DoTD - Kyle Seager at SS, play-by-play 2

 Play 3.  Medium-high popup behind third base.

Seager glides over, taking a great angle with the subtle curve in the banana out towards LF, allowing himself margin for error in case the ball drifts on him.  He gets there early and takes the ball with Jeter-esque body language.

High pops are no issue for Seager, who has played 3B and 2B.  Kyle Seager the SS can handle skyballs as well as any ML shortstop, no worries.

It's not a big issue either way, but it's a checkbox you can tick and move on.  Popups will be outs, end of story.


Play Zeroth.  A brisk single up the middle -- no SS could have knocked it down.  Well, you know, maybe Luis Aparicio or Elvis Andrus or Brendan Ryan just might have smothered it.  Doubt it.

I watched Seager's first few steps before he gave up.  Raised an eyebrow.  Huh.  He looked about as fast as, say, Josh Wilson or Ronny Cedeno.  

Seriously?   Okayyyyy.  That's what they're seeing at 5:00 and why he's at SS.


Play 4.  Michael Cuddyer hits a groundball deep into the 6 hole.  Here we go.  A test of Seager's range.

The ball is not hit hard, it's 50 yards from 1B, and it's impossible for most SS's to convert.  This is exactly the play that keeps Brendan Ryan and Alexei Ramirez in the league.  No utility infielder makes this play, or even close, but let's see what kind of effort Seager can make...

Seager takes 1, 2, 3, 4, 5, 6 steps to get there.  After he gathers in the ball, he then takes an extra step, and makes a Jeter-type jump throw ... but sidearm rather than overhand.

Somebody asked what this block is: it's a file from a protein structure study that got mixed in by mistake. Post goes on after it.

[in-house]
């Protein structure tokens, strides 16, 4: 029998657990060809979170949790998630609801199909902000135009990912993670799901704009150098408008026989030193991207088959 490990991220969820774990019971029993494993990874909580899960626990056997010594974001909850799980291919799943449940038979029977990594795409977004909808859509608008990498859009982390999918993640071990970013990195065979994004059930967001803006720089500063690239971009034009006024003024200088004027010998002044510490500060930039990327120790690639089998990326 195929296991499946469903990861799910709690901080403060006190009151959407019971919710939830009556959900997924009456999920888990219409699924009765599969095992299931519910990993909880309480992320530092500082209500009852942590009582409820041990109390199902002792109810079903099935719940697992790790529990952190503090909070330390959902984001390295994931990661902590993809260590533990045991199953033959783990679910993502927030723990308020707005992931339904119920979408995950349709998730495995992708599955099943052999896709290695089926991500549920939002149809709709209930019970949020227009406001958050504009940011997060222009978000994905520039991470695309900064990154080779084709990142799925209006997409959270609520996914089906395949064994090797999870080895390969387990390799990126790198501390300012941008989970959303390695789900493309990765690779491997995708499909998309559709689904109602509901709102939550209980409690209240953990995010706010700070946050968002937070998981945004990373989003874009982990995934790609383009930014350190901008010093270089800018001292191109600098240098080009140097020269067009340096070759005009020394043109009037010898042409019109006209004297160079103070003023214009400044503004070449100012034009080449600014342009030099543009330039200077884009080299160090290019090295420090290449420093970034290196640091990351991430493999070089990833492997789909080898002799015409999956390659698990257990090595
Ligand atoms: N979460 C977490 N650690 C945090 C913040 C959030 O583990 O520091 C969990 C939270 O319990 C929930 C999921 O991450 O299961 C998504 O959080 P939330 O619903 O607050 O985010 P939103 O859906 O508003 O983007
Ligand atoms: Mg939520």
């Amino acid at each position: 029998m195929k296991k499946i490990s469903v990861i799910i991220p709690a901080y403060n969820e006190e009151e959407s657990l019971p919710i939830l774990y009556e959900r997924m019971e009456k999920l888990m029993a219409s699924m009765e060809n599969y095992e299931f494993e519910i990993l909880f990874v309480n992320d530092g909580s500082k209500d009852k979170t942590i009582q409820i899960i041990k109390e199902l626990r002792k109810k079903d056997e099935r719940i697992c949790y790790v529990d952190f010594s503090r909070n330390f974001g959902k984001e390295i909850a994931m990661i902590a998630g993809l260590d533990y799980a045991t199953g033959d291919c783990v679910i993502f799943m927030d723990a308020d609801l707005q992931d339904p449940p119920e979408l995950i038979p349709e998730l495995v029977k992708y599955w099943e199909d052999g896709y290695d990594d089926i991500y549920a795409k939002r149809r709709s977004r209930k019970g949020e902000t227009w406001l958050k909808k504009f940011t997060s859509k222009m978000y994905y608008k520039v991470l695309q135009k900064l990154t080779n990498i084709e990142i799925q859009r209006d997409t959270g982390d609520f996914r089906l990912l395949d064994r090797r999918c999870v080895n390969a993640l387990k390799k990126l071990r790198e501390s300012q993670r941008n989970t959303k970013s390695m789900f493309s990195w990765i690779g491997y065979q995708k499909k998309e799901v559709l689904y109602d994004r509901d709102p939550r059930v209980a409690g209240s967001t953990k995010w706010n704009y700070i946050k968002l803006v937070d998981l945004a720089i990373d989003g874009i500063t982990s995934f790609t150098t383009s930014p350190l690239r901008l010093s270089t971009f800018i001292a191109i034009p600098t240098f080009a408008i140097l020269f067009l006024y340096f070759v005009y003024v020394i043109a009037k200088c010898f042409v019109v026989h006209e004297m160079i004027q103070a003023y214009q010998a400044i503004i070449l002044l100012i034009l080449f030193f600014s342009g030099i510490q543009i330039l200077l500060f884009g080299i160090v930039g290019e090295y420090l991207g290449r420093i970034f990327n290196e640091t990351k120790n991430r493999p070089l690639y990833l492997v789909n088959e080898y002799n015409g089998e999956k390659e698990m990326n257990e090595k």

The submarined 50-yard throw floats over to 1B and Kennedy strolls off the bag to catch it waist high on the infield.  Ouch.  On camera it looked nondescript, but to the players on the field it had to have been kind of embarrassing for everybody involved.


Caveats and quid pro quo's:  

(1) The Red Sox, Indians, DRays, and most teams play with shortstops who cannot convert a slow roller in the hole.  It's only the superstar defenders who rob those base hits.

It's one thing to have a SS who makes the plays; it's another thing to have one who robs base hits miraculously.

The dyed-in-the-wool NL Zduriencik prefers the latter, but he's swiftly re-thinking baseball the AL way.  You outscore teams in the AL.  Fine technical play doesn't mean a lot in the face of 3 Ranger home runs on the evening.

(2) Had Seager taken one less step, and thrown overhand, he'd have put in a perfectly decent showing on the play.


Play 5.  Ackley gives Seager a perfect DP feed.

Seager, early to the bag, presents Ackley the RF-side target and Ackley gives him a clinical throw.  

Seager kicks the bag as his hands flash through the transfer and, in this case, his submarine throw knocks the runner down.  The followthrough is emphatic.

It's odd:  on plays familiar to Seager, he exudes a division-winner's confidence and forwardgoingness.  ... so does Willie Bloomquist, of course.  This DP, partnered by two bat-first but dirt-dog ballplayers, tells Minnesota that Seattle's in charge of the ballgame.




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